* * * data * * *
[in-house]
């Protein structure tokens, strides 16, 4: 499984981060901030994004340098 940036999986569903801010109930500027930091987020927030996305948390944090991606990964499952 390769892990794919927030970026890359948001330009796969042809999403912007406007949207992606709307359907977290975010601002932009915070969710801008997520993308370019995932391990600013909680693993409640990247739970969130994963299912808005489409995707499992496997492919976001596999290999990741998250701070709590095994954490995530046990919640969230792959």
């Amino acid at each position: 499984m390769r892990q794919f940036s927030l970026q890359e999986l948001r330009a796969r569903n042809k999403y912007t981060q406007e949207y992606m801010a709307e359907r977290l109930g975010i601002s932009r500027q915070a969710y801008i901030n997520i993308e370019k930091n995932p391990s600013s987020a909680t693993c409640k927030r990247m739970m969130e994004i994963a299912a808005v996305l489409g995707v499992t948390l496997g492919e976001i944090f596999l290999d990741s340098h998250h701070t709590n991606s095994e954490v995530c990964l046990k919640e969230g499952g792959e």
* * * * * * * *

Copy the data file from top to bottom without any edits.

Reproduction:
[in-house]
């Protein structure tokens, strides 16, 4: 499984981060901030994004340098 940036999986569903801010109930500027930091987020927030996305948390944090991606990964499952 390769892990794919927030970026890359948001330009796969042809999403912007406007949207992606709307359907977290975010601002932009915070969710801008997520993308370019995932391990600013909680693993409640990247739970969130994963299912808005489409995707499992496997492919976001596999290999990741998250701070709590095994954490995530046990919640969230792959």
């Amino acid at each position: 499984m390769r892990q794919f940036s927030l970026q890359e999986l948001r330009a796969r569903n042809k999403y912007t981060q406007e949207y992606m801010a709307e359907r977290l109930g975010i601002s932009r500027q915070a969710y801008i901030n997520i993308e370019k930091n995932p391990s600013s987020a909680t693993c409640k927030r990247m739970m969130e994004i994963a299912a808005v996305l489409g995707v499992t948390l496997g492919e976001i944090f596999l290999d990741s340098h998250h701070t709590n991606s095994e954490v995530c990964l046990k919640e969230g499952g792959e």